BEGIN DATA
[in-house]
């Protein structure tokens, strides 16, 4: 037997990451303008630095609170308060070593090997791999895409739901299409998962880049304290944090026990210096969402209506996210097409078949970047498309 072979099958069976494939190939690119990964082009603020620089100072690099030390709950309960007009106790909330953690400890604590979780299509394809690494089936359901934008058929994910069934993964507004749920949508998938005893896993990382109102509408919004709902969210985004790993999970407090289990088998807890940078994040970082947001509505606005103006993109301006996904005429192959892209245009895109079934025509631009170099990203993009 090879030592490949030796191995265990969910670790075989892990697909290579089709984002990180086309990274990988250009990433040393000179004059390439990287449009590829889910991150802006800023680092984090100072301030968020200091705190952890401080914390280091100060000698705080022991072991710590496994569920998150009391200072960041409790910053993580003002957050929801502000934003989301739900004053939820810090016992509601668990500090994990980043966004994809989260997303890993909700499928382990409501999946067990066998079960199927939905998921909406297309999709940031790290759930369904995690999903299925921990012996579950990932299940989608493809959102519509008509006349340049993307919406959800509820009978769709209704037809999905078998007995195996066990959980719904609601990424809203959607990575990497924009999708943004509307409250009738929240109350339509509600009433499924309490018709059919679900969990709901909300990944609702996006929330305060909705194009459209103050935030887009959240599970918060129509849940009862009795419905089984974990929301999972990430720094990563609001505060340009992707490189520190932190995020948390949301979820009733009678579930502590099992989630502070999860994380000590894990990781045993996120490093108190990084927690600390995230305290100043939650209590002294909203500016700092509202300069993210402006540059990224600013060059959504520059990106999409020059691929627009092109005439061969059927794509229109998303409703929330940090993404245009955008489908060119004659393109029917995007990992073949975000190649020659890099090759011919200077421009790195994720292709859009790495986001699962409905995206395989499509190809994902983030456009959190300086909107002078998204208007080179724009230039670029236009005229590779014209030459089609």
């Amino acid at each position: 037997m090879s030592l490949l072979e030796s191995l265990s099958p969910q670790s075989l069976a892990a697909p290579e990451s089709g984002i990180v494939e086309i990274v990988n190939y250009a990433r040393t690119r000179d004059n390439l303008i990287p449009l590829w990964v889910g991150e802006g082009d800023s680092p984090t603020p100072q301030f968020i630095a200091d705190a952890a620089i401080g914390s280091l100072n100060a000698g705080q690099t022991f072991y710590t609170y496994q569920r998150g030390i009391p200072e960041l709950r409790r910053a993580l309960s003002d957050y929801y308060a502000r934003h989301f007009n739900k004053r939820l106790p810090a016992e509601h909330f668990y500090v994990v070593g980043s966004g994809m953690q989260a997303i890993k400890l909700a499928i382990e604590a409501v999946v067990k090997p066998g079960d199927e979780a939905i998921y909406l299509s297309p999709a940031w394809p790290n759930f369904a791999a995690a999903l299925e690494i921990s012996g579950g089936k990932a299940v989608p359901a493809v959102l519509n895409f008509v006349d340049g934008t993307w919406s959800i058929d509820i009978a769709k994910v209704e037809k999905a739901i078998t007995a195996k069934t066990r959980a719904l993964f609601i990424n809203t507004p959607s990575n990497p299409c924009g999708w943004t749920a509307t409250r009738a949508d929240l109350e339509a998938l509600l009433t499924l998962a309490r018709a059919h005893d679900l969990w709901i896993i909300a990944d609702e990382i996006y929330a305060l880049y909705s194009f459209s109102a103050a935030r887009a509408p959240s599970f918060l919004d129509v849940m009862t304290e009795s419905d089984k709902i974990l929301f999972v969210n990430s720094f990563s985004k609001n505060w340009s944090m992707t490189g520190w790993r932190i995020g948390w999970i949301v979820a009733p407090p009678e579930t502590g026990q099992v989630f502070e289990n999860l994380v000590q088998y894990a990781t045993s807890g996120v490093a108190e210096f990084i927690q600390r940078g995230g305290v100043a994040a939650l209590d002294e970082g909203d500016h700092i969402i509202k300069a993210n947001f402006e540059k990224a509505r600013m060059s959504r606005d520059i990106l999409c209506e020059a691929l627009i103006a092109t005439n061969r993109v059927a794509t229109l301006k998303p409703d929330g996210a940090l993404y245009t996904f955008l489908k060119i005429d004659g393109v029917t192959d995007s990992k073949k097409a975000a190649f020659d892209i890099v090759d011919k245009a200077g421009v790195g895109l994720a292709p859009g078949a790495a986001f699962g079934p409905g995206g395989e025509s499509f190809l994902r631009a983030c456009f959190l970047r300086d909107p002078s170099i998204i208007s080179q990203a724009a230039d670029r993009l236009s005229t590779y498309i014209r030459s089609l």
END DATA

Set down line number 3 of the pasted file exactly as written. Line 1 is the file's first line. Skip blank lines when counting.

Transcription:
């Amino acid at each position: 037997m090879s030592l490949l072979e030796s191995l265990s099958p969910q670790s075989l069976a892990a697909p290579e990451s089709g984002i990180v494939e086309i990274v990988n190939y250009a990433r040393t690119r000179d004059n390439l303008i990287p449009l590829w990964v889910g991150e802006g082009d800023s680092p984090t603020p100072q301030f968020i630095a200091d705190a952890a620089i401080g914390s280091l100072n100060a000698g705080q690099t022991f072991y710590t609170y496994q569920r998150g030390i009391p200072e960041l709950r409790r910053a993580l309960s003002d957050y929801y308060a502000r934003h989301f007009n739900k004053r939820l106790p810090a016992e509601h909330f668990y500090v994990v070593g980043s966004g994809m953690q989260a997303i890993k400890l909700a499928i382990e604590a409501v999946v067990k090997p066998g079960d199927e979780a939905i998921y909406l299509s297309p999709a940031w394809p790290n759930f369904a791999a995690a999903l299925e690494i921990s012996g579950g089936k990932a299940v989608p359901a493809v959102l519509n895409f008509v006349d340049g934008t993307w919406s959800i058929d509820i009978a769709k994910v209704e037809k999905a739901i078998t007995a195996k069934t066990r959980a719904l993964f609601i990424n809203t507004p959607s990575n990497p299409c924009g999708w943004t749920a509307t409250r009738a949508d929240l109350e339509a998938l509600l009433t499924l998962a309490r018709a059919h005893d679900l969990w709901i896993i909300a990944d609702e990382i996006y929330a305060l880049y909705s194009f459209s109102a103050a935030r887009a509408p959240s599970f918060l919004d129509v849940m009862t304290e009795s419905d089984k709902i974990l929301f999972v969210n990430s720094f990563s985004k609001n505060w340009s944090m992707t490189g520190w790993r932190i995020g948390w999970i949301v979820a009733p407090p009678e579930t502590g026990q099992v989630f502070e289990n999860l994380v000590q088998y894990a990781t045993s807890g996120v490093a108190e210096f990084i927690q600390r940078g995230g305290v100043a994040a939650l209590d002294e970082g909203d500016h700092i969402i509202k300069a993210n947001f402006e540059k990224a509505r600013m060059s959504r606005d520059i990106l999409c209506e020059a691929l627009i103006a092109t005439n061969r993109v059927a794509t229109l301006k998303p409703d929330g996210a940090l993404y245009t996904f955008l489908k060119i005429d004659g393109v029917t192959d995007s990992k073949k097409a975000a190649f020659d892209i890099v090759d011919k245009a200077g421009v790195g895109l994720a292709p859009g078949a790495a986001f699962g079934p409905g995206g395989e025509s499509f190809l994902r631009a983030c456009f959190l970047r300086d909107p002078s170099i998204i208007s080179q990203a724009a230039d670029r993009l236009s005229t590779y498309i014209r030459s089609l």